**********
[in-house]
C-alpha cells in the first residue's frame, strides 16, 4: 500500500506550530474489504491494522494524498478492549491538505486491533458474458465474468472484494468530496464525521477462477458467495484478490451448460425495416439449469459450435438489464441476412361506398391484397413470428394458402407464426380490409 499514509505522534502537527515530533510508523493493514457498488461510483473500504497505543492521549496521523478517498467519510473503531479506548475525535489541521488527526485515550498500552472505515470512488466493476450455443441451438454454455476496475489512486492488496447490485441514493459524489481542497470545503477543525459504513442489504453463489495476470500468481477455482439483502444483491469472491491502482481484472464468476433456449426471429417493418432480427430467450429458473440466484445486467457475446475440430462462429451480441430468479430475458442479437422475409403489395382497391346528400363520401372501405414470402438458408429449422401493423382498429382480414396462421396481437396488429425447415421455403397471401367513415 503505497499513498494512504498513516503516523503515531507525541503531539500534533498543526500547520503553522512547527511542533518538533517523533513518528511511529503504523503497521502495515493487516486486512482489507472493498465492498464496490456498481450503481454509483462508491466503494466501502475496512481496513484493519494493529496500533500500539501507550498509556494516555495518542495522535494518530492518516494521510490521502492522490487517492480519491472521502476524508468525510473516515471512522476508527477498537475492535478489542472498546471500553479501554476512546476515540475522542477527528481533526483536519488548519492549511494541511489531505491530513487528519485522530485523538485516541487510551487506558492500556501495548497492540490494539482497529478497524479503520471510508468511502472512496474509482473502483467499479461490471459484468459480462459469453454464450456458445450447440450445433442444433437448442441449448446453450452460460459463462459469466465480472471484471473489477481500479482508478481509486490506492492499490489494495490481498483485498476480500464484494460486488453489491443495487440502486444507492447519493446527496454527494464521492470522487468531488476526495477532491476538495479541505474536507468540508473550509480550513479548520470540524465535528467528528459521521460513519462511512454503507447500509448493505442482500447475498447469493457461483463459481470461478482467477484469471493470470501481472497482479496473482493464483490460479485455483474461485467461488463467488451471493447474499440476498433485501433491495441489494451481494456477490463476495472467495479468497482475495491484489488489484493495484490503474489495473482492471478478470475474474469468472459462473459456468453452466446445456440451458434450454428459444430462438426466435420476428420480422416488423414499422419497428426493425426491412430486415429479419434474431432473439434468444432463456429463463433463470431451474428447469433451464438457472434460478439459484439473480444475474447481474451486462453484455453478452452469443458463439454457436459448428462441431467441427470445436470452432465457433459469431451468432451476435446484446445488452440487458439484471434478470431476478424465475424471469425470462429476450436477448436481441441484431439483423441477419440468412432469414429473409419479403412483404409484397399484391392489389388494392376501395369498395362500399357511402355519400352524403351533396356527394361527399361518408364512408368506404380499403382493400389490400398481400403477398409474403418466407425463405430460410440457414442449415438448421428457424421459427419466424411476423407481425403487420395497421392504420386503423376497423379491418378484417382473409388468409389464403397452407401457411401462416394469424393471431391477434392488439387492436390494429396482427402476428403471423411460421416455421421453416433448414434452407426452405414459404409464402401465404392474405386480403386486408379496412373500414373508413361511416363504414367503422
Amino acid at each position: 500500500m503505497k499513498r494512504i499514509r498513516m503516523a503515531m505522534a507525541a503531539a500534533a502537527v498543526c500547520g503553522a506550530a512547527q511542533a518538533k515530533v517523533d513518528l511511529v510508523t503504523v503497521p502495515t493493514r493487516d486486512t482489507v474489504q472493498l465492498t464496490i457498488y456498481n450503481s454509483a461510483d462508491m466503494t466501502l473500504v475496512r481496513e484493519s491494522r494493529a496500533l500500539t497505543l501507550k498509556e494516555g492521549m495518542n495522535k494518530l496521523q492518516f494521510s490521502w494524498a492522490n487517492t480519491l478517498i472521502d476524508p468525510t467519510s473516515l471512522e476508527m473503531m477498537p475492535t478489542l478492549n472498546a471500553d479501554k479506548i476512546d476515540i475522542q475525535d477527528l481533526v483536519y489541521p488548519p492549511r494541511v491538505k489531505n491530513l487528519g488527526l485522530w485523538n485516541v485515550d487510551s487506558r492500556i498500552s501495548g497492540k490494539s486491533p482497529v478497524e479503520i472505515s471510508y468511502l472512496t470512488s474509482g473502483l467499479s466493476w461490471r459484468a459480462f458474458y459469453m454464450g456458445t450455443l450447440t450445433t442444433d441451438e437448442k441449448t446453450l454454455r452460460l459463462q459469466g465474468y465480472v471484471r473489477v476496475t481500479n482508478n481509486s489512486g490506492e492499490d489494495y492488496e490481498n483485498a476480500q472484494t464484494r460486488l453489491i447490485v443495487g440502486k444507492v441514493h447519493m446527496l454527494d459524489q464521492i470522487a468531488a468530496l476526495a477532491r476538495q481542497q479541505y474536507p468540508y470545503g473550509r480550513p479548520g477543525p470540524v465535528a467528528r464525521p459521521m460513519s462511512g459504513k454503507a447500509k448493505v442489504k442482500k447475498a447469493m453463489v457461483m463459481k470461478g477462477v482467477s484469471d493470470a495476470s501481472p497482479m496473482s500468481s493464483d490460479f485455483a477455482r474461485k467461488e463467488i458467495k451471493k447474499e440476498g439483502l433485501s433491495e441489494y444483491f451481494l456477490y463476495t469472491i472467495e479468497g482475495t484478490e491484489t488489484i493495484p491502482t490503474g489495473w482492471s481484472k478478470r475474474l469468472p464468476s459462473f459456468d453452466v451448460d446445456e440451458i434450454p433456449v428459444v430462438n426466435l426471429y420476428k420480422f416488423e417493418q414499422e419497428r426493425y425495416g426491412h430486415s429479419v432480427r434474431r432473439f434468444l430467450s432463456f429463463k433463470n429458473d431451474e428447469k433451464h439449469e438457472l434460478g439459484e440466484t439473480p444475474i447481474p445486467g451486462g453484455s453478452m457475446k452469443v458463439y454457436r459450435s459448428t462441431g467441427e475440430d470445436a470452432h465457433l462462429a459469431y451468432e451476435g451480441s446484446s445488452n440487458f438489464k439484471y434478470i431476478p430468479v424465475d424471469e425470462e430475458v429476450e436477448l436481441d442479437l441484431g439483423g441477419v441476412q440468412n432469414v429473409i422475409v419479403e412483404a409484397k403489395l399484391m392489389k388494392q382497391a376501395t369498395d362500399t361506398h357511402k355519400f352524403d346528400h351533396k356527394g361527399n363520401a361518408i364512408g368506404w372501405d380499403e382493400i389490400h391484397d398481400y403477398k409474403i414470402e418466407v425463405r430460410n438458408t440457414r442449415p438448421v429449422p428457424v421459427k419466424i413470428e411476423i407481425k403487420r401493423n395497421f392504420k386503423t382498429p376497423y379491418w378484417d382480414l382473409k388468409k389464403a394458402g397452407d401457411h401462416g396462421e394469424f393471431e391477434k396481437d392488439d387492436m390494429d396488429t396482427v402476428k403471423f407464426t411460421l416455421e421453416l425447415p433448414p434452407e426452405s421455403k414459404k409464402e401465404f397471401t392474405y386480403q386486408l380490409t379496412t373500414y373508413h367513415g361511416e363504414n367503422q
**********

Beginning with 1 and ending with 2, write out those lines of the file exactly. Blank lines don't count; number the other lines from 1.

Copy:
[in-house]
C-alpha cells in the first residue's frame, strides 16, 4: 500500500506550530474489504491494522494524498478492549491538505486491533458474458465474468472484494468530496464525521477462477458467495484478490451448460425495416439449469459450435438489464441476412361506398391484397413470428394458402407464426380490409 499514509505522534502537527515530533510508523493493514457498488461510483473500504497505543492521549496521523478517498467519510473503531479506548475525535489541521488527526485515550498500552472505515470512488466493476450455443441451438454454455476496475489512486492488496447490485441514493459524489481542497470545503477543525459504513442489504453463489495476470500468481477455482439483502444483491469472491491502482481484472464468476433456449426471429417493418432480427430467450429458473440466484445486467457475446475440430462462429451480441430468479430475458442479437422475409403489395382497391346528400363520401372501405414470402438458408429449422401493423382498429382480414396462421396481437396488429425447415421455403397471401367513415 503505497499513498494512504498513516503516523503515531507525541503531539500534533498543526500547520503553522512547527511542533518538533517523533513518528511511529503504523503497521502495515493487516486486512482489507472493498465492498464496490456498481450503481454509483462508491466503494466501502475496512481496513484493519494493529496500533500500539501507550498509556494516555495518542495522535494518530492518516494521510490521502492522490487517492480519491472521502476524508468525510473516515471512522476508527477498537475492535478489542472498546471500553479501554476512546476515540475522542477527528481533526483536519488548519492549511494541511489531505491530513487528519485522530485523538485516541487510551487506558492500556501495548497492540490494539482497529478497524479503520471510508468511502472512496474509482473502483467499479461490471459484468459480462459469453454464450456458445450447440450445433442444433437448442441449448446453450452460460459463462459469466465480472471484471473489477481500479482508478481509486490506492492499490489494495490481498483485498476480500464484494460486488453489491443495487440502486444507492447519493446527496454527494464521492470522487468531488476526495477532491476538495479541505474536507468540508473550509480550513479548520470540524465535528467528528459521521460513519462511512454503507447500509448493505442482500447475498447469493457461483463459481470461478482467477484469471493470470501481472497482479496473482493464483490460479485455483474461485467461488463467488451471493447474499440476498433485501433491495441489494451481494456477490463476495472467495479468497482475495491484489488489484493495484490503474489495473482492471478478470475474474469468472459462473459456468453452466446445456440451458434450454428459444430462438426466435420476428420480422416488423414499422419497428426493425426491412430486415429479419434474431432473439434468444432463456429463463433463470431451474428447469433451464438457472434460478439459484439473480444475474447481474451486462453484455453478452452469443458463439454457436459448428462441431467441427470445436470452432465457433459469431451468432451476435446484446445488452440487458439484471434478470431476478424465475424471469425470462429476450436477448436481441441484431439483423441477419440468412432469414429473409419479403412483404409484397399484391392489389388494392376501395369498395362500399357511402355519400352524403351533396356527394361527399361518408364512408368506404380499403382493400389490400398481400403477398409474403418466407425463405430460410440457414442449415438448421428457424421459427419466424411476423407481425403487420395497421392504420386503423376497423379491418378484417382473409388468409389464403397452407401457411401462416394469424393471431391477434392488439387492436390494429396482427402476428403471423411460421416455421421453416433448414434452407426452405414459404409464402401465404392474405386480403386486408379496412373500414373508413361511416363504414367503422